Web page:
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State of Emergency

May 12, 2011
CA State Capitol

California State Capitol; photo: David B. Cohen

Here in California, teachers are engaged in a week-long series of actions to call attention to the state of emergency in our public schools.  The looming budget cuts pose a serious threat to our ability to provide even a basic education to most of our children.  On Monday, teachers from around the state, including a few members of Accomplished California Teachers, converged on Sacramento to take up our cause in the Capitol.  Newspaper coverage in the San Francisco Chronicle downplayed the crisis that necessitated the protests; instead, the article takes an issue that warranted only a passing mention and made it into a distraction from the real issues.  Here is the response I composed in a letter to the editor:

Today’s article about teachers going to Sacramento to protest the budget cuts almost completely missed the point, and included quotes suggesting many of our citizens still need to wake up.

Somehow, the thrust of the article seemed to be about teachers missing classroom time, substitute pay and lesson plans.  Members of the public question teachers for taking this action.

Meanwhile, last week, a local superintendent at a special Senate Budget Committee hearing in Mountain View talked about ending school in April under the “all-cuts” budget.  He said that any deeper program cuts would leave them questioning whether or not they could still claim to be running “schools.”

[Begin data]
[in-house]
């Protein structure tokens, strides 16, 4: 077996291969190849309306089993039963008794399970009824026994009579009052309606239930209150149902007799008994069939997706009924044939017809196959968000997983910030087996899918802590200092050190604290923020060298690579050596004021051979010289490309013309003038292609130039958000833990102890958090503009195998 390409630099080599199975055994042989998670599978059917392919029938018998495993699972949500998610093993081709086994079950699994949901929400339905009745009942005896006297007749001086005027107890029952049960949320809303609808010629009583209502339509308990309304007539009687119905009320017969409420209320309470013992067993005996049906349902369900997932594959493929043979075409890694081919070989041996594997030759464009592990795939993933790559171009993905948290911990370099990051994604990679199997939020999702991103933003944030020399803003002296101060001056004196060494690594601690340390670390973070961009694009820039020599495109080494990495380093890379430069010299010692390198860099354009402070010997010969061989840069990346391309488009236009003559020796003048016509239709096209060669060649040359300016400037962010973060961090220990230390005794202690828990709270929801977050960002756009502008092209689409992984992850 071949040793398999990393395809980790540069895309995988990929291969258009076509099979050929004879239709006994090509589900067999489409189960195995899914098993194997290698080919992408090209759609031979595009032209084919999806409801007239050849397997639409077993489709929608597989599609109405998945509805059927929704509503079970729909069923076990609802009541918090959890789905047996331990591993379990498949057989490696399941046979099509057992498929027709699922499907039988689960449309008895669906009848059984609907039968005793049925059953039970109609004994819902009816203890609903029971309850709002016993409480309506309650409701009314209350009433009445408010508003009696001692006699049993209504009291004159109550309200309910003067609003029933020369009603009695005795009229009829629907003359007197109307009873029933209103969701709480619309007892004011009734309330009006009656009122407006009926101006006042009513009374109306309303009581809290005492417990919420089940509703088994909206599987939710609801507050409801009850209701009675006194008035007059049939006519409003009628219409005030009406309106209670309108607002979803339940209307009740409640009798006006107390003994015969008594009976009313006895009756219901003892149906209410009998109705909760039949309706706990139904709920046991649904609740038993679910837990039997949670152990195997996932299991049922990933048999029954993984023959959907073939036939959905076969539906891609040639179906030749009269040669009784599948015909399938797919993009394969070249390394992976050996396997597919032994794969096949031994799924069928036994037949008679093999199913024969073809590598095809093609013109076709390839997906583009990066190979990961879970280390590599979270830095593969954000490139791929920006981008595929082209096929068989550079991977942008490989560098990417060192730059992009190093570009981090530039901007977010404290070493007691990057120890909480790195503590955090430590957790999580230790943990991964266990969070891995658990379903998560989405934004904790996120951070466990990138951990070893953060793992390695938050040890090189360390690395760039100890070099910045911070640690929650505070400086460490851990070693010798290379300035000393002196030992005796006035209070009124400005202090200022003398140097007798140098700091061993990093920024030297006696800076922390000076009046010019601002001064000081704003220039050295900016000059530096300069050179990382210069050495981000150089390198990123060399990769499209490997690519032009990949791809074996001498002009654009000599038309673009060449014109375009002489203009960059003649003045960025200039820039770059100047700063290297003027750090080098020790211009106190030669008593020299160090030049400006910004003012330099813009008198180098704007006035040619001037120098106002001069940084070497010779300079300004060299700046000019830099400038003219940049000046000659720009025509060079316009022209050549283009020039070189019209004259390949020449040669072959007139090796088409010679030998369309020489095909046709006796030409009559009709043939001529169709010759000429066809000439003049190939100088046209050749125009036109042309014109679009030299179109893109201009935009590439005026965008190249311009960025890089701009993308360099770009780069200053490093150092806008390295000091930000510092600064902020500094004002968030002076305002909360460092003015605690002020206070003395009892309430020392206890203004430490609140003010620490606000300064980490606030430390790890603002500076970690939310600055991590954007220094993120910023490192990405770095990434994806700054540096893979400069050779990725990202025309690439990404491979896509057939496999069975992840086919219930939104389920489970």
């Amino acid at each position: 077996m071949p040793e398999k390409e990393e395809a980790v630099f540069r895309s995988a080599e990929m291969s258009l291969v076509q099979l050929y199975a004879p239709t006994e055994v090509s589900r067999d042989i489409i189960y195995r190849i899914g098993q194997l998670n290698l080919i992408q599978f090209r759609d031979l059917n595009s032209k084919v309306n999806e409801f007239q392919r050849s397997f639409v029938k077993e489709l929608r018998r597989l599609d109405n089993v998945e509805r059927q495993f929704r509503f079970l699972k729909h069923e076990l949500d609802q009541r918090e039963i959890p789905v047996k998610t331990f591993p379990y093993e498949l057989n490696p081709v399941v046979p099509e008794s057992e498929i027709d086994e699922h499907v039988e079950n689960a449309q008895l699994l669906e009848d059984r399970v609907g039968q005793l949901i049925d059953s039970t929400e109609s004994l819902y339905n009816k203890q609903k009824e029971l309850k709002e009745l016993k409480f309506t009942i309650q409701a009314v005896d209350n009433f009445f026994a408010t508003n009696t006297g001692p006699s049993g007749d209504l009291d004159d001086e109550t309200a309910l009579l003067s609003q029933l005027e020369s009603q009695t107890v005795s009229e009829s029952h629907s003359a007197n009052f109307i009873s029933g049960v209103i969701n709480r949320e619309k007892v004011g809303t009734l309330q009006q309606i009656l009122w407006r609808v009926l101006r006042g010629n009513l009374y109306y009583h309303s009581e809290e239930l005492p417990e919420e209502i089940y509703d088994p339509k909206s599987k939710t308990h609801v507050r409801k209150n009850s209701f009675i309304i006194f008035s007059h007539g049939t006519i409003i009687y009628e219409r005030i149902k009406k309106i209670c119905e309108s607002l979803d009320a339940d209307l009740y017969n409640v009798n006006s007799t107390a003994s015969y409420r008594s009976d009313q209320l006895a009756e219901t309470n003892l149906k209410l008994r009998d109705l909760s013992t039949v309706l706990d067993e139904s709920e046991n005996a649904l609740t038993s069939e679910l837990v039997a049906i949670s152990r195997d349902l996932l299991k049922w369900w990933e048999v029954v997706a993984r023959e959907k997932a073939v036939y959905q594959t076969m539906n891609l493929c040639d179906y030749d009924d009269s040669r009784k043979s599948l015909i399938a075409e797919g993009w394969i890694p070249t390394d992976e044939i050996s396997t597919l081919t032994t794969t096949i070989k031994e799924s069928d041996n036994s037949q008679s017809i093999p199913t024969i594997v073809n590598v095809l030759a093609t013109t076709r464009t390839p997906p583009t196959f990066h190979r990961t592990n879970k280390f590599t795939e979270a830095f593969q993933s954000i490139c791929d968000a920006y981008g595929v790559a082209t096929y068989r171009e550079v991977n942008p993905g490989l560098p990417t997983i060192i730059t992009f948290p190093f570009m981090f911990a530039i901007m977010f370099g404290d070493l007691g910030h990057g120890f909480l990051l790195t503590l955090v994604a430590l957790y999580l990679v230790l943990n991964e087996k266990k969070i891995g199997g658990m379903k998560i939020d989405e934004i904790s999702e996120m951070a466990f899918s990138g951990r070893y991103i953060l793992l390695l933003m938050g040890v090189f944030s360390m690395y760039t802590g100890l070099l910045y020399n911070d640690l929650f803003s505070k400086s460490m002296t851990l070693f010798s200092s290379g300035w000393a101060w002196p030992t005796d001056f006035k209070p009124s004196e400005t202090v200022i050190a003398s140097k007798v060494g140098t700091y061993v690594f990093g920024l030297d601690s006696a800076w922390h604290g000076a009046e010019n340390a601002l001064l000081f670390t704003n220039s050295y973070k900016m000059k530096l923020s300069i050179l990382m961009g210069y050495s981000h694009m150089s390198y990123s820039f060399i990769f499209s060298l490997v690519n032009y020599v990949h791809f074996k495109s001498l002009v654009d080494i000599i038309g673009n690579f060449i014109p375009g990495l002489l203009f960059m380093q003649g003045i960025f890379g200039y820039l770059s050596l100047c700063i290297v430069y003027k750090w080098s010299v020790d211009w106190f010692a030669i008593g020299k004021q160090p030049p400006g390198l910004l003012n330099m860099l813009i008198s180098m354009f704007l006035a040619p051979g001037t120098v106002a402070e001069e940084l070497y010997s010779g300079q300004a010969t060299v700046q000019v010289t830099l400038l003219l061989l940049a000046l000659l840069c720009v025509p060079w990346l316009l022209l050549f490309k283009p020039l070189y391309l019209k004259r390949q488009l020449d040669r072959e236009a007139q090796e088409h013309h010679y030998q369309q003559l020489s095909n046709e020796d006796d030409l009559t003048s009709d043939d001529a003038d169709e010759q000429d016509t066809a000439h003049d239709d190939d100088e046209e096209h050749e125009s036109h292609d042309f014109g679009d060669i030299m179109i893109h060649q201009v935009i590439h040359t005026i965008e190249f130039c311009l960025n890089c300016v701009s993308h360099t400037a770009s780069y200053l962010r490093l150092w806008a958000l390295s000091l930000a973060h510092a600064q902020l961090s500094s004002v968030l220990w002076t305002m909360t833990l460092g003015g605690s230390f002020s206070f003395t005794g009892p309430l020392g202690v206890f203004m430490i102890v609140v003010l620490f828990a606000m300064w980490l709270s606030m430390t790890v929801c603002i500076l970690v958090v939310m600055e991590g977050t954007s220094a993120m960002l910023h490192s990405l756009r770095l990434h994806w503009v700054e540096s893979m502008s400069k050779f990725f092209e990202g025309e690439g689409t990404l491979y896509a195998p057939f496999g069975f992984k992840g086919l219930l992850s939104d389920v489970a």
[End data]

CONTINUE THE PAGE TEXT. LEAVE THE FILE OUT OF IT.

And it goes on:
Classrooms cannot be any more crowded.  Libraries cannot be more closed.  Nurses, counselors, and support staff are disappearing fast.  California high schools already have the lowest staffing ratios in the nation – by far.

The question is not what it costs for teachers to leave their classrooms in the care of substitutes for a few days.  What about the costs to families and to worker productivity when schools are closed an extra six weeks next year?  What about the long-term cultural and economic costs of an undereducated generation?  We are in a state of emergency.  That’s why dedicated teachers cannot simply stay in the classroom and out of the political fray at this time.

EDIT/ADDITION:  ACT member Alice Mercer, a teacher in Sacramento, has been on the scene quite a bit and has been posting much more about the teahcers’ activities and the legislative action as well.  Please check out her blog, Reflections on Teaching.

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